Ø  The remaining 25% must be brought in or remitted until the end of the third year.


A Branch may exist for an indefinite period up to its date of dissolution unless a shorter period is indicated in the application as a result of a contract for a specific project in Thailand. Usually, a Branch is used for projects of international contractors who do not intend to permanently do business in Thailand.


III.   Required Documents


The following documentation is required to be submitted to the Ministry of Commerce:

Ø  A copy of the company affidavit or other documents showing the juristic person’s status with particulars of name, capital, objectives, address, list of directors and signing authority;

Ø  A power of attorney issued by the authorised person(s) of the juristic person appointing its representative(s) in Thailand;

Ø  A copy of the passport of the representative(s), or (in case the representative is a Thai national) a copy of the ID card;

Ø  A copy of the household registration, residence permit or document showing temporary visa under the law governing immigration, of the representative(s);

Ø  Affidavit of the applicant stating that the applicant, its director(s), manager(s) or representative(s) are qualified and are not disqualified according to Section 16 of the FBA;

Ø  A letter describing the details of the business activities applied for, including information related to the applicant’s profile, type of applied business, details of business operation, capital structure, business structure, size of business, technology transfer plan and employment-related information;

Ø  A map showing the location of the applicant’s business operating place in Thailand;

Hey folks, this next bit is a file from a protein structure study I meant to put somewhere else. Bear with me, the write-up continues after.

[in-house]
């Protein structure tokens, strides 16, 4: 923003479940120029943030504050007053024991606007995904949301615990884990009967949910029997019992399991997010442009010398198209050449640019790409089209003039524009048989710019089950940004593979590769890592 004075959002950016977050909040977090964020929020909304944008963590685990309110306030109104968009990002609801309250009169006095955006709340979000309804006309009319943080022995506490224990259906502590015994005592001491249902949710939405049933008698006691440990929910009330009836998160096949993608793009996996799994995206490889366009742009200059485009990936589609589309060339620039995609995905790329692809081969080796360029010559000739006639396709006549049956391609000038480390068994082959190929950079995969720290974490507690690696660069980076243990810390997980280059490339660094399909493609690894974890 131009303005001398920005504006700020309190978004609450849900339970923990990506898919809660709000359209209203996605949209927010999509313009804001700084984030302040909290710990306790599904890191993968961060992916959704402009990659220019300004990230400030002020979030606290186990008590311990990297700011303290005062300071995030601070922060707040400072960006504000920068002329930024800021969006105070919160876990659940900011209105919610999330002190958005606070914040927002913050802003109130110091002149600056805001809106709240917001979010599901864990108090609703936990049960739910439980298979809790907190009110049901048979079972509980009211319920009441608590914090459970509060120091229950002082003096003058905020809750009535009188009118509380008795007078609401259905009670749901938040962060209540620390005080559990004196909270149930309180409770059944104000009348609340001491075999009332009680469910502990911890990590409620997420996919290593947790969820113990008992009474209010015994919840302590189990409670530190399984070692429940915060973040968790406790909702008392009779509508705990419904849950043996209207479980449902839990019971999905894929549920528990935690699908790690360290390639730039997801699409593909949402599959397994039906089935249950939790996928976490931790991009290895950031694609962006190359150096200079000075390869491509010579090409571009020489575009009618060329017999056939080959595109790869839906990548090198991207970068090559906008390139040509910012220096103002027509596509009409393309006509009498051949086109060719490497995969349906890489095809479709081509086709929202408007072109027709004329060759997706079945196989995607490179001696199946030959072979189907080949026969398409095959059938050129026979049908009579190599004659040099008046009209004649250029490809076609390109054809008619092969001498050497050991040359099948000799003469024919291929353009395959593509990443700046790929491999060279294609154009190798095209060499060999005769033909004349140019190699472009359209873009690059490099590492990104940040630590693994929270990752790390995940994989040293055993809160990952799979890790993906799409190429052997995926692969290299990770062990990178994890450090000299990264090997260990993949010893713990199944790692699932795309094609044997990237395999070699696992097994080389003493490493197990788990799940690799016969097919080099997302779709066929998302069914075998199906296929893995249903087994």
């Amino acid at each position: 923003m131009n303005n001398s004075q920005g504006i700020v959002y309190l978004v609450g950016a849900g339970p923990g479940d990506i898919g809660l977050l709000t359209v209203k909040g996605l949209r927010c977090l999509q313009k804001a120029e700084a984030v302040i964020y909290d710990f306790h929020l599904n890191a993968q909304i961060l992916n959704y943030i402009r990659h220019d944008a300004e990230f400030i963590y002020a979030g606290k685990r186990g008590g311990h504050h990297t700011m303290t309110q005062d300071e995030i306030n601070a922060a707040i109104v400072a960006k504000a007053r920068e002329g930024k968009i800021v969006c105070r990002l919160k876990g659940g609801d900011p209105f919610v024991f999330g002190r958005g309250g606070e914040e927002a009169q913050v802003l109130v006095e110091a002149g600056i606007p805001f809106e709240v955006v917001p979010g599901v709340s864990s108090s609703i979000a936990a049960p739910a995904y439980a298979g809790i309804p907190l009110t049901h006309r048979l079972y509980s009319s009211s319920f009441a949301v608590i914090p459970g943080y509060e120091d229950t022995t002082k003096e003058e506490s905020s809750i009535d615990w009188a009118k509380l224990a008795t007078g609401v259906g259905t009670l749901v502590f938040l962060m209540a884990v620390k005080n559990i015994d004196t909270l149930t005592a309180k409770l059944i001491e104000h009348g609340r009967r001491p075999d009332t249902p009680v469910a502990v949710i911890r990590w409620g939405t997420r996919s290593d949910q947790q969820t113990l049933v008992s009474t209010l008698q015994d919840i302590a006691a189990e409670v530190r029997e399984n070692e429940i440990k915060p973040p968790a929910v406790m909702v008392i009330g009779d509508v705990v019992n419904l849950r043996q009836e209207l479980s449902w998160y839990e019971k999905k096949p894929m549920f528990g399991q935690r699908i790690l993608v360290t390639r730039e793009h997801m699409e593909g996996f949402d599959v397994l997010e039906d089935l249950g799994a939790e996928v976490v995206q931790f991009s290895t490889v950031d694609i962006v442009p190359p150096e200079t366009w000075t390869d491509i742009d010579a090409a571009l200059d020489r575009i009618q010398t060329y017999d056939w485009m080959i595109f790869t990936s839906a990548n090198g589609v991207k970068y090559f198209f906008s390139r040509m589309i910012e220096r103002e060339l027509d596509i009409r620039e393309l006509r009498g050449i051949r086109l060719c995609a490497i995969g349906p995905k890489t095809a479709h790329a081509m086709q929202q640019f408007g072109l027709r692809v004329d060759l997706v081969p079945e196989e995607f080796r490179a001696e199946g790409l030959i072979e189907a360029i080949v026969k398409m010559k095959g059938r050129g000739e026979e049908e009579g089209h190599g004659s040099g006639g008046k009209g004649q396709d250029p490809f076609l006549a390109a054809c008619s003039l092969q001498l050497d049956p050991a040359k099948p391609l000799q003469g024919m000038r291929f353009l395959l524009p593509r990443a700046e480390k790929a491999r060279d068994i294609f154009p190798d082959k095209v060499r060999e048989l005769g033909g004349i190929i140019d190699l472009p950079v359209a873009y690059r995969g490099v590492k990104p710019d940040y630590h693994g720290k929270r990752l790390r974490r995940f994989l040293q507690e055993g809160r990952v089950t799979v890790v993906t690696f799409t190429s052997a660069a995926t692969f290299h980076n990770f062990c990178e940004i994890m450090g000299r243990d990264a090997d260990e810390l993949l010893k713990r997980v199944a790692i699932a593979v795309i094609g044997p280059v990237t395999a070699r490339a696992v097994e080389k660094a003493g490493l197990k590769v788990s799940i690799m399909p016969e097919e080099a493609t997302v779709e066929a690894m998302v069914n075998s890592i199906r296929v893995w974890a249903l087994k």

Ø  A power of attorney, in case another person is authorised to act on the applicant’s behalf (e.g. a consultant submitting the application).


IV.    FBL Exemption for Government Contractors


Since 9 June 2017, foreign juristic persons are no longer required to apply for an FBL if the branch office is set up to conduct the following activities:


Ø  Service business under a contract with a governmental authority; or

Ø  Service business under a contract with a state-enterprise.


The foreign entity only has to notify the business operation to the Ministry of Commerce to obtain a registration number for the branch.


Unlike for a branch office that requires an FBL, the FBL-exempt branch office only requires a minimum capital of THB 2 million. However, in case of employing foreigners, the THB 3 million minimum capital is still required per foreign employee and must be paid in full.


V.      Summary



Setting up a Branch in Thailand is possible, but the process is lengthy and bureaucratic. Depending on the intended business, investors should consider setting up a separate Thai company, as this may be easier and, thus, more efficient, especially considering the separate taxation of the branch and the resulting accounting requirements. However, under the new legislation, government contractors are no longer required to apply for an FBL, thereby reducing the registration procedure from 4-6 months to approx. 1 week until the Certificate is issued.



We hope that we have been able to assist you with this information.
If you have any further questions, please contact us:

Lorenz & Partners Co., Ltd.

27th Floor, Bangkok City Tower, 179, S Sathorn Rd,

Thung Maha Mek, Sathon, Bangkok 10120

Email: [email protected]
+66 (0) 2 287 1882